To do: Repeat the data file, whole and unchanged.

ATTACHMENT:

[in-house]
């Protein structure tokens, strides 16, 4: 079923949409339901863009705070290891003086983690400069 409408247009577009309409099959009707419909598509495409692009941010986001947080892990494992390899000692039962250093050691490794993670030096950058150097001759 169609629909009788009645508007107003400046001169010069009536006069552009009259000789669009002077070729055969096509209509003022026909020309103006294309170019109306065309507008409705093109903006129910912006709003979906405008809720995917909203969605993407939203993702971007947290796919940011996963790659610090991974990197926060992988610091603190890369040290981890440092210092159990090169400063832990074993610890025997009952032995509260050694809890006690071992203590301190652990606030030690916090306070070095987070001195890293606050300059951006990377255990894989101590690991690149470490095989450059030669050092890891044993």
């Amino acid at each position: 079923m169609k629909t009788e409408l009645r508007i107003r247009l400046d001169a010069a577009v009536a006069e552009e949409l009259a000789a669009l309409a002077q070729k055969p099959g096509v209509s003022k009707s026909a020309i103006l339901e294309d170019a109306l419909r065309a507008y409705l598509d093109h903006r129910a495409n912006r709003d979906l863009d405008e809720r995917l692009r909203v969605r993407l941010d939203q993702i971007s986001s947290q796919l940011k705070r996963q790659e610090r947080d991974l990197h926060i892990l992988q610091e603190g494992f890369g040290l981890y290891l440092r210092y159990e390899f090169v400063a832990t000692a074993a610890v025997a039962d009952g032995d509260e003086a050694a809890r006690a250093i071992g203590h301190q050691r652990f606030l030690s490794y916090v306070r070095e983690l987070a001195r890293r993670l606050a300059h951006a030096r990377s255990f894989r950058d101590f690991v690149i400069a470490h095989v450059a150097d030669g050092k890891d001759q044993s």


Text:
[in-house]
């Protein structure tokens, strides 16, 4: 079923949409339901863009705070290891003086983690400069 409408247009577009309409099959009707419909598509495409692009941010986001947080892990494992390899000692039962250093050691490794993670030096950058150097001759 169609629909009788009645508007107003400046001169010069009536006069552009009259000789669009002077070729055969096509209509003022026909020309103006294309170019109306065309507008409705093109903006129910912006709003979906405008809720995917909203969605993407939203993702971007947290796919940011996963790659610090991974990197926060992988610091603190890369040290981890440092210092159990090169400063832990074993610890025997009952032995509260050694809890006690071992203590301190652990606030030690916090306070070095987070001195890293606050300059951006990377255990894989101590690991690149470490095989450059030669050092890891044993």
């Amino acid at each position: 079923m169609k629909t009788e409408l009645r508007i107003r247009l400046d001169a010069a577009v009536a006069e552009e949409l009259a000789a669009l309409a002077q070729k055969p099959g096509v209509s003022k009707s026909a020309i103006l339901e294309d170019a109306l419909r065309a507008y409705l598509d093109h903006r129910a495409n912006r709003d979906l863009d405008e809720r995917l692009r909203v969605r993407l941010d939203q993702i971007s986001s947290q796919l940011k705070r996963q790659e610090r947080d991974l990197h926060i892990l992988q610091e603190g494992f890369g040290l981890y290891l440092r210092y159990e390899f090169v400063a832990t000692a074993a610890v025997a039962d009952g032995d509260e003086a050694a809890r006690a250093i071992g203590h301190q050691r652990f606030l030690s490794y916090v306070r070095e983690l987070a001195r890293r993670l606050a300059h951006a030096r990377s255990f894989r950058d101590f690991v690149i400069a470490h095989v450059a150097d030669g050092k890891d001759q044993s």